IntroductionPeoplewill follow someone who inspires them. Transformational leaders have a way ofuplifting and exciting their followers. Developing the vision, selling thevision, finding the way forward towards the vision, and leading the charge arethe four ways transformational leaders establish success stories. This paperwill explain the history of transformational leadership, the style developmentand roles of a transformational leadership.
It will also analyze how BarackObama and Nelson Mandala applied transformational leadership while leadingtheir individual countries.LeadershipTheory JamesV. Downton was the first to introduce the concept of transformationalleadership. Leadership expert biographer James Macgregor Burns then furtherdeveloped this concept. Burns definition of transformational leadership is”when leaders and followers make each other advance to a higher level ofmorality and motivation”. Transformational leaders motivate their followers tochange their beliefs and ambitions to achieve common goals.
Their innovationand charismatic personality is what makes this possible. “Transformationalleadership behavior represents the most active/effective form of leadership, aform in which leaders are closely engaged with followers, motivating them toperform beyond their transactional agreements” (Rubin, Munz, Bommer, 2005). Transformationalleaders are a great prototype of someone who works towards the benefit of theirteam. Theresearcher, Bernard M. Bass, broadened Burns’ original ideas and developed whatwe now know as “Bass’ Transformational Leadership Theory”. Bass’s idea oftransformational leadership focuses on how followers are impacted. Bass impliesthat transformational leaders earn the respect and admiration of theirfollowing. Bernard M.
Bass broadened Burns’ ideas by explaining the psychology behinda transforming leader. Bass also established the term”transformational”, and he helped explain how transformational leadershipis measured and it’s affect on follower performance. Transformational leadersare expected to have an impact on their followers. The followers of this kindof influential leader have respect and appreciation for the leader.
“Manyof the connections between transformational leadership behavior and emotion arepredicated on the notion that individuals differ considerably in their abilityto understand and utilize emotional stimuli in productive ways” (Rubin, Munz,Bommer, 2005). Transformational leadershave the ability to recognize the meaning behind the emotions of theirfollowers and problem solve on the basis of them. Recognizing emotion correctlyis most important when facilitating thought, understanding emotion, andmanaging emotion. This can help develop a bond between leader and follower.Also, it can help the team thrive because there’s a sense of trust and comfortin the work environment. Dueto the many qualities of a transformational leader, there is a noticeable increasein their followers’ work ethic. The leader provides their following withsomething more to look forward to than just self-gain; they also earn anidentity, an inspiring mission and vision. All of this leads to positiveresults.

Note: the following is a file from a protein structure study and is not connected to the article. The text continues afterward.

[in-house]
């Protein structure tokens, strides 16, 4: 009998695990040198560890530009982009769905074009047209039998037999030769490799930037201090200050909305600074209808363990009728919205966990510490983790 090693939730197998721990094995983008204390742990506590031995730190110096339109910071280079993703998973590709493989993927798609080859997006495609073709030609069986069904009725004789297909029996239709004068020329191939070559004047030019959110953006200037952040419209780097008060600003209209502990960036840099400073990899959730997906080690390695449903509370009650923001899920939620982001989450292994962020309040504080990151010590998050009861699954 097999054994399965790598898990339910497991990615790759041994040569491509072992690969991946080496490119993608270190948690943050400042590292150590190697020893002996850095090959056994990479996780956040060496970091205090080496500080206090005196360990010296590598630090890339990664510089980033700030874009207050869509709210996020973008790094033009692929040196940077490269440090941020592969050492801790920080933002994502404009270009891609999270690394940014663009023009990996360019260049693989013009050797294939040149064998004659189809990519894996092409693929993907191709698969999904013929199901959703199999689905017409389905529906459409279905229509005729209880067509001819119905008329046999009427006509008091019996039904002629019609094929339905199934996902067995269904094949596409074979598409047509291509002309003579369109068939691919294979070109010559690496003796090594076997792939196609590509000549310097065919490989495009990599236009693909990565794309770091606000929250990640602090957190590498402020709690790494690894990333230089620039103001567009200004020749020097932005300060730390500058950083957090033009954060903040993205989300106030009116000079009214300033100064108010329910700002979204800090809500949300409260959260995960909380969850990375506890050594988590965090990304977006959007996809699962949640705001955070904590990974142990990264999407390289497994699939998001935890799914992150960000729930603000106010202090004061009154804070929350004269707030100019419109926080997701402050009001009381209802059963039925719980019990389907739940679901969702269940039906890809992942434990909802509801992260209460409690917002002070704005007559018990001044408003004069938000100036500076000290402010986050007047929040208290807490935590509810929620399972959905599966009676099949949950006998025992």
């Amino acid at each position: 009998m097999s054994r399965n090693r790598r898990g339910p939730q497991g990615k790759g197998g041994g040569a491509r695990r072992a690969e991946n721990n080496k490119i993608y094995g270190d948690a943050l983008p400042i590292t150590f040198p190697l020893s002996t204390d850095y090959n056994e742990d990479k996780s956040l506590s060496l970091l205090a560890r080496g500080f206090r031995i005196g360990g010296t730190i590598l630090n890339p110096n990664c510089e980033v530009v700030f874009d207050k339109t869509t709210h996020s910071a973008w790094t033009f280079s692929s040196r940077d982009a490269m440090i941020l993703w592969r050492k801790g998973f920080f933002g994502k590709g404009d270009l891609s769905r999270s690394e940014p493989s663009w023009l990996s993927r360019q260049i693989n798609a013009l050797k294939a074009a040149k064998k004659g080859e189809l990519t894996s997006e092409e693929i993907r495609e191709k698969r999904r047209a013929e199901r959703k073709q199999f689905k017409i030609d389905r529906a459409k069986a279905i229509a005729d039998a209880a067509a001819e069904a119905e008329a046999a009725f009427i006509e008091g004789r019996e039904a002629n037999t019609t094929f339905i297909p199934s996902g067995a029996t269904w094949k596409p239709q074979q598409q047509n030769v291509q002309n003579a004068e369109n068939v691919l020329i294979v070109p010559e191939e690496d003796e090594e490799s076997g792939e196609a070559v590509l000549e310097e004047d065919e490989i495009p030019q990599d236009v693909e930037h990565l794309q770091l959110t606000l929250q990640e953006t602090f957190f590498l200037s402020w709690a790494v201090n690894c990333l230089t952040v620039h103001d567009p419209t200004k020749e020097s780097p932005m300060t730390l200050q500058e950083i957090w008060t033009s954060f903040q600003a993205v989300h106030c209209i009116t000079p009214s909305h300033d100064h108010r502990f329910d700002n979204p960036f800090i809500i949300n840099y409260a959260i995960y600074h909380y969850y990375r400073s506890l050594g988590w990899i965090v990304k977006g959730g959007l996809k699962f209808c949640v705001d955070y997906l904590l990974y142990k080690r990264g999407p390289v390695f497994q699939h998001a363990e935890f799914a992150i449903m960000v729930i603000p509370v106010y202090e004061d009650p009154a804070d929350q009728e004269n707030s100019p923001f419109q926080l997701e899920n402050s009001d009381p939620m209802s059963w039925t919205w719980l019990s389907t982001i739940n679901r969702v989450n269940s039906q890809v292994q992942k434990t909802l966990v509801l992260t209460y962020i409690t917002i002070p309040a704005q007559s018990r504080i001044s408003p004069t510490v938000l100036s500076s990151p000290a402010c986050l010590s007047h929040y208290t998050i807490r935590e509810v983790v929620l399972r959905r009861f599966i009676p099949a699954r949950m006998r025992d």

The leader transforms and influences followers with their charismaticnature, intellectual stimulation, and individual consideration. This leader stimulatesfollowers to come up with creative and distinct ways to go against the statusquo and modify the environment to support being successful. Applicationof Theory “Charismatic leadership is a term often used to characterizeextraordinary forms of influence, and it is frequently associated with leaderswho are perceived as exceptional, gifted, and even heroic” (Bass, 1990; Conger,1989). Barack Obama and Nelson Mandela are two presidents who have used transformationalleadership styles. Mandela did so during his term as president of South Africaand Obama while campaigning to become the U.S.